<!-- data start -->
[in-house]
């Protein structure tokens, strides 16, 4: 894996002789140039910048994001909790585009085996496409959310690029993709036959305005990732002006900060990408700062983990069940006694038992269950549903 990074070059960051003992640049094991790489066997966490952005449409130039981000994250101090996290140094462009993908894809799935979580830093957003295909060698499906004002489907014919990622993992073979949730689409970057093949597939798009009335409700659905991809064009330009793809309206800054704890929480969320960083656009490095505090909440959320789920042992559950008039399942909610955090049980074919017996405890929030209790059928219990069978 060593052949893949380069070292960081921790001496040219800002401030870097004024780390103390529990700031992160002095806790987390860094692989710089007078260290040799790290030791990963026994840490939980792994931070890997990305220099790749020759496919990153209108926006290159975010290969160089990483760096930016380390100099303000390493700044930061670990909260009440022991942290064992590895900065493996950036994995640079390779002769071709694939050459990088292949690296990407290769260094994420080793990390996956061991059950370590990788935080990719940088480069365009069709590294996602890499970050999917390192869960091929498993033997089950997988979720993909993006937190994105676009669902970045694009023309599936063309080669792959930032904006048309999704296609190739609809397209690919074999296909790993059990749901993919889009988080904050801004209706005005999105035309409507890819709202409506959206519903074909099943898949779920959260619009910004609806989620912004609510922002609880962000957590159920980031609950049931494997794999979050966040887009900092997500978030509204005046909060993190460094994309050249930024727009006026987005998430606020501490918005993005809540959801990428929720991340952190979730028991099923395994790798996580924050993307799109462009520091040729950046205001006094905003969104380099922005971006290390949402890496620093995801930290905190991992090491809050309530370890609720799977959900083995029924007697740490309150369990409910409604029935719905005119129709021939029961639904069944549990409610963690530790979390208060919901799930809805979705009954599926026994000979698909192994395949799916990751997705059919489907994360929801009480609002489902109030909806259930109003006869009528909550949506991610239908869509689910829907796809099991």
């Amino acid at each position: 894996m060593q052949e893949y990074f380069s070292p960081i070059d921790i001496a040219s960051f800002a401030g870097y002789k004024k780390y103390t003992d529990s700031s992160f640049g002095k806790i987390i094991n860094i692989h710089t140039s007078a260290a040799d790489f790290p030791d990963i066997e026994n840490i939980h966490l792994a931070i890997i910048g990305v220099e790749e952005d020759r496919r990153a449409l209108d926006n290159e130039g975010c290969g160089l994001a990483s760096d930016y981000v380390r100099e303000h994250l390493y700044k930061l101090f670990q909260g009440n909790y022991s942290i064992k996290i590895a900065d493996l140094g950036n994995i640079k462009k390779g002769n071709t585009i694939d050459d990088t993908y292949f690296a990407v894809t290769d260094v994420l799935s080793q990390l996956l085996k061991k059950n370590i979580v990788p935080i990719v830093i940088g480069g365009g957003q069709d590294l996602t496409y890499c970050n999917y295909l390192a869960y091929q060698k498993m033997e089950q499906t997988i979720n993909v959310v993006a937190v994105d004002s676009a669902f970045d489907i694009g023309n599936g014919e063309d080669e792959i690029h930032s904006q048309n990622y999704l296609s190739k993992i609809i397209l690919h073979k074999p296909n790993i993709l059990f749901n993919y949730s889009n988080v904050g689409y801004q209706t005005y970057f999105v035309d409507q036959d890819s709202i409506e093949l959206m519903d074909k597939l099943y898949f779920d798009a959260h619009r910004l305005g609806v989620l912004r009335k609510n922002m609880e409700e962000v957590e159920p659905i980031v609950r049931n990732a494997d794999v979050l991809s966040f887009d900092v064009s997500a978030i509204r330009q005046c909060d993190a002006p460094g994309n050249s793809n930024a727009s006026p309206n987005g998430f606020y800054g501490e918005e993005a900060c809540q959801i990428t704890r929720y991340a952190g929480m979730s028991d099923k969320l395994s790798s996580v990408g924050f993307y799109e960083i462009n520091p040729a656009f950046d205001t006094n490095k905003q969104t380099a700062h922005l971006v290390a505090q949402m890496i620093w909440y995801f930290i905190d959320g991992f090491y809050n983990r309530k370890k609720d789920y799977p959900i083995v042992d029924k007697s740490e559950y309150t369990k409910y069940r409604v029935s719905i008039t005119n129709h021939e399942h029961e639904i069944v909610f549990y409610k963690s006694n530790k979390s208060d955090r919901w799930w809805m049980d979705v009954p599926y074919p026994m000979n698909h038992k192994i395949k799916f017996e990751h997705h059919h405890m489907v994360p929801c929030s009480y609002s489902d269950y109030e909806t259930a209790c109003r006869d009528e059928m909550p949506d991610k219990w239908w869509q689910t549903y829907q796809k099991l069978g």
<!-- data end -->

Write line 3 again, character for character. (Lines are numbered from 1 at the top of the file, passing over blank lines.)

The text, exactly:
């Amino acid at each position: 894996m060593q052949e893949y990074f380069s070292p960081i070059d921790i001496a040219s960051f800002a401030g870097y002789k004024k780390y103390t003992d529990s700031s992160f640049g002095k806790i987390i094991n860094i692989h710089t140039s007078a260290a040799d790489f790290p030791d990963i066997e026994n840490i939980h966490l792994a931070i890997i910048g990305v220099e790749e952005d020759r496919r990153a449409l209108d926006n290159e130039g975010c290969g160089l994001a990483s760096d930016y981000v380390r100099e303000h994250l390493y700044k930061l101090f670990q909260g009440n909790y022991s942290i064992k996290i590895a900065d493996l140094g950036n994995i640079k462009k390779g002769n071709t585009i694939d050459d990088t993908y292949f690296a990407v894809t290769d260094v994420l799935s080793q990390l996956l085996k061991k059950n370590i979580v990788p935080i990719v830093i940088g480069g365009g957003q069709d590294l996602t496409y890499c970050n999917y295909l390192a869960y091929q060698k498993m033997e089950q499906t997988i979720n993909v959310v993006a937190v994105d004002s676009a669902f970045d489907i694009g023309n599936g014919e063309d080669e792959i690029h930032s904006q048309n990622y999704l296609s190739k993992i609809i397209l690919h073979k074999p296909n790993i993709l059990f749901n993919y949730s889009n988080v904050g689409y801004q209706t005005y970057f999105v035309d409507q036959d890819s709202i409506e093949l959206m519903d074909k597939l099943y898949f779920d798009a959260h619009r910004l305005g609806v989620l912004r009335k609510n922002m609880e409700e962000v957590e159920p659905i980031v609950r049931n990732a494997d794999v979050l991809s966040f887009d900092v064009s997500a978030i509204r330009q005046c909060d993190a002006p460094g994309n050249s793809n930024a727009s006026p309206n987005g998430f606020y800054g501490e918005e993005a900060c809540q959801i990428t704890r929720y991340a952190g929480m979730s028991d099923k969320l395994s790798s996580v990408g924050f993307y799109e960083i462009n520091p040729a656009f950046d205001t006094n490095k905003q969104t380099a700062h922005l971006v290390a505090q949402m890496i620093w909440y995801f930290i905190d959320g991992f090491y809050n983990r309530k370890k609720d789920y799977p959900i083995v042992d029924k007697s740490e559950y309150t369990k409910y069940r409604v029935s719905i008039t005119n129709h021939e399942h029961e639904i069944v909610f549990y409610k963690s006694n530790k979390s208060d955090r919901w799930w809805m049980d979705v009954p599926y074919p026994m000979n698909h038992k192994i395949k799916f017996e990751h997705h059919h405890m489907v994360p929801c929030s009480y609002s489902d269950y109030e909806t259930a209790c109003r006869d009528e059928m909550p949506d991610k219990w239908w869509q689910t549903y829907q796809k099991l069978g």